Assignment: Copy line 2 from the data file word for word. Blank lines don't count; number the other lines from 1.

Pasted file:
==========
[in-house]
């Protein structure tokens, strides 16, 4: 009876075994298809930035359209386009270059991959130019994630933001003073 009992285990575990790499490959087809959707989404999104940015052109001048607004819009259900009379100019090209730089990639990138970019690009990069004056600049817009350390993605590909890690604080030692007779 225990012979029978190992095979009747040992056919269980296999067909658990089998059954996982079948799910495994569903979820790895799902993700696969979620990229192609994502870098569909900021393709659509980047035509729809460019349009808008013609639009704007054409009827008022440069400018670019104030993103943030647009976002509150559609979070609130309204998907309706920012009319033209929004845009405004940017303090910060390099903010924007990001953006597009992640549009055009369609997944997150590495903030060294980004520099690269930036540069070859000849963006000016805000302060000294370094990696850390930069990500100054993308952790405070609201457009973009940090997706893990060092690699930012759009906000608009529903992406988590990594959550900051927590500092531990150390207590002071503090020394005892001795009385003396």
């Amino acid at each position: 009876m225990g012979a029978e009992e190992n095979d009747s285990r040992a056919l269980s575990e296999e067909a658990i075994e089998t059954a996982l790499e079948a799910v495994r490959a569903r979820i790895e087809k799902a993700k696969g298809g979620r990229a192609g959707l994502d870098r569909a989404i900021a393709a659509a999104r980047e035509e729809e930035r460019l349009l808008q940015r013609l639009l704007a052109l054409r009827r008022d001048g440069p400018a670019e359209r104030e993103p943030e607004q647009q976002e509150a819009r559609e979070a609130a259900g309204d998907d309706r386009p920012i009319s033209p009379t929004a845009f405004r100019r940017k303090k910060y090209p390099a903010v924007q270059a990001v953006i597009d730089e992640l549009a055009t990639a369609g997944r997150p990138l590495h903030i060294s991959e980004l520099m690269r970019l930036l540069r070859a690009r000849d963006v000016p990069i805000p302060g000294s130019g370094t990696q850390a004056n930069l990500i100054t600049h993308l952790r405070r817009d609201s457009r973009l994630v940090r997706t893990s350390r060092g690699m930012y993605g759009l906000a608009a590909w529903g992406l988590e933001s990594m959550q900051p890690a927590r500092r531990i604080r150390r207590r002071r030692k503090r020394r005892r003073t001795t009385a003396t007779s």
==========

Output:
């Protein structure tokens, strides 16, 4: 009876075994298809930035359209386009270059991959130019994630933001003073 009992285990575990790499490959087809959707989404999104940015052109001048607004819009259900009379100019090209730089990639990138970019690009990069004056600049817009350390993605590909890690604080030692007779 225990012979029978190992095979009747040992056919269980296999067909658990089998059954996982079948799910495994569903979820790895799902993700696969979620990229192609994502870098569909900021393709659509980047035509729809460019349009808008013609639009704007054409009827008022440069400018670019104030993103943030647009976002509150559609979070609130309204998907309706920012009319033209929004845009405004940017303090910060390099903010924007990001953006597009992640549009055009369609997944997150590495903030060294980004520099690269930036540069070859000849963006000016805000302060000294370094990696850390930069990500100054993308952790405070609201457009973009940090997706893990060092690699930012759009906000608009529903992406988590990594959550900051927590500092531990150390207590002071503090020394005892001795009385003396």